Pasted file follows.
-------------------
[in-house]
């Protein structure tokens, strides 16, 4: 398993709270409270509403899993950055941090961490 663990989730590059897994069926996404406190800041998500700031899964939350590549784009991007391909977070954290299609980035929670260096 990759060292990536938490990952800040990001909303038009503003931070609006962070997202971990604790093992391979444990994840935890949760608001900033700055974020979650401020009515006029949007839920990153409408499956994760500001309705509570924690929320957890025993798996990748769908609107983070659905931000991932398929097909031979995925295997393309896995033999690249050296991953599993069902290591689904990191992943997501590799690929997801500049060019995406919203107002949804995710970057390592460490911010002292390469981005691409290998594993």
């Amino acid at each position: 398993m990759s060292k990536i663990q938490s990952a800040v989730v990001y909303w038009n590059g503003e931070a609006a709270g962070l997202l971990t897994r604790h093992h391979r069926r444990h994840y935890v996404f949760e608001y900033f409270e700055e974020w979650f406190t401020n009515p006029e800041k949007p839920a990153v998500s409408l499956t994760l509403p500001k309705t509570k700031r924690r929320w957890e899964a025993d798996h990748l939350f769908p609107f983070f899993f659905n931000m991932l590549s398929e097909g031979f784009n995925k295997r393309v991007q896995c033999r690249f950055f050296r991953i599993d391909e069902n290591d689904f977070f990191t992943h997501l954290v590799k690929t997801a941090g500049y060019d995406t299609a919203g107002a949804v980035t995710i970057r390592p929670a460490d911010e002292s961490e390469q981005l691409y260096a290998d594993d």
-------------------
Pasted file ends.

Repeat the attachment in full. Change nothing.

[in-house]
């Protein structure tokens, strides 16, 4: 398993709270409270509403899993950055941090961490 663990989730590059897994069926996404406190800041998500700031899964939350590549784009991007391909977070954290299609980035929670260096 990759060292990536938490990952800040990001909303038009503003931070609006962070997202971990604790093992391979444990994840935890949760608001900033700055974020979650401020009515006029949007839920990153409408499956994760500001309705509570924690929320957890025993798996990748769908609107983070659905931000991932398929097909031979995925295997393309896995033999690249050296991953599993069902290591689904990191992943997501590799690929997801500049060019995406919203107002949804995710970057390592460490911010002292390469981005691409290998594993």
């Amino acid at each position: 398993m990759s060292k990536i663990q938490s990952a800040v989730v990001y909303w038009n590059g503003e931070a609006a709270g962070l997202l971990t897994r604790h093992h391979r069926r444990h994840y935890v996404f949760e608001y900033f409270e700055e974020w979650f406190t401020n009515p006029e800041k949007p839920a990153v998500s409408l499956t994760l509403p500001k309705t509570k700031r924690r929320w957890e899964a025993d798996h990748l939350f769908p609107f983070f899993f659905n931000m991932l590549s398929e097909g031979f784009n995925k295997r393309v991007q896995c033999r690249f950055f050296r991953i599993d391909e069902n290591d689904f977070f990191t992943h997501l954290v590799k690929t997801a941090g500049y060019d995406t299609a919203g107002a949804v980035t995710i970057r390592p929670a460490d911010e002292s961490e390469q981005l691409y260096a290998d594993d």